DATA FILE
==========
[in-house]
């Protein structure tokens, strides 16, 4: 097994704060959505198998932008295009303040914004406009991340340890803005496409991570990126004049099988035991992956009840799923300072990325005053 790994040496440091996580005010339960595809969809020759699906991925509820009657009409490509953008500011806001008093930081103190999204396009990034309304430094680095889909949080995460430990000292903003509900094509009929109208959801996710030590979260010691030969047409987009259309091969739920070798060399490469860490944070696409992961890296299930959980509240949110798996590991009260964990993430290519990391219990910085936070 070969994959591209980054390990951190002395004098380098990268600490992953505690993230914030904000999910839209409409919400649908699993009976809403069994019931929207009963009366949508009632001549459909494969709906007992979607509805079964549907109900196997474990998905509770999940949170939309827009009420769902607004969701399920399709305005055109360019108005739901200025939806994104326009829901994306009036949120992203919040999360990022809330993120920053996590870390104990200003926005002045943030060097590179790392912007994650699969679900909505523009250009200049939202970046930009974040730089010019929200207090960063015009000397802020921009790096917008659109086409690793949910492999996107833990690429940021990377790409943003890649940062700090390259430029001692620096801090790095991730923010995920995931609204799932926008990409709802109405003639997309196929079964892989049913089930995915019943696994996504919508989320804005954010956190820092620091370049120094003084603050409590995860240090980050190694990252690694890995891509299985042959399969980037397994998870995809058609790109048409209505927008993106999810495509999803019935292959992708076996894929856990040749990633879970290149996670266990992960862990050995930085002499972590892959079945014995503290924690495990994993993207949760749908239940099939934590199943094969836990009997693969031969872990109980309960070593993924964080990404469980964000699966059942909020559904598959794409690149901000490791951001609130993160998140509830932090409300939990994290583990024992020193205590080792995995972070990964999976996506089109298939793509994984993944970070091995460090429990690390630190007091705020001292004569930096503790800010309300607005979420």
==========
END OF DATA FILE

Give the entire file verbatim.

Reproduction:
[in-house]
């Protein structure tokens, strides 16, 4: 097994704060959505198998932008295009303040914004406009991340340890803005496409991570990126004049099988035991992956009840799923300072990325005053 790994040496440091996580005010339960595809969809020759699906991925509820009657009409490509953008500011806001008093930081103190999204396009990034309304430094680095889909949080995460430990000292903003509900094509009929109208959801996710030590979260010691030969047409987009259309091969739920070798060399490469860490944070696409992961890296299930959980509240949110798996590991009260964990993430290519990391219990910085936070 070969994959591209980054390990951190002395004098380098990268600490992953505690993230914030904000999910839209409409919400649908699993009976809403069994019931929207009963009366949508009632001549459909494969709906007992979607509805079964549907109900196997474990998905509770999940949170939309827009009420769902607004969701399920399709305005055109360019108005739901200025939806994104326009829901994306009036949120992203919040999360990022809330993120920053996590870390104990200003926005002045943030060097590179790392912007994650699969679900909505523009250009200049939202970046930009974040730089010019929200207090960063015009000397802020921009790096917008659109086409690793949910492999996107833990690429940021990377790409943003890649940062700090390259430029001692620096801090790095991730923010995920995931609204799932926008990409709802109405003639997309196929079964892989049913089930995915019943696994996504919508989320804005954010956190820092620091370049120094003084603050409590995860240090980050190694990252690694890995891509299985042959399969980037397994998870995809058609790109048409209505927008993106999810495509999803019935292959992708076996894929856990040749990633879970290149996670266990992960862990050995930085002499972590892959079945014995503290924690495990994993993207949760749908239940099939934590199943094969836990009997693969031969872990109980309960070593993924964080990404469980964000699966059942909020559904598959794409690149901000490791951001609130993160998140509830932090409300939990994290583990024992020193205590080792995995972070990964999976996506089109298939793509994984993944970070091995460090429990690390630190007091705020001292004569930096503790800010309300607005979420």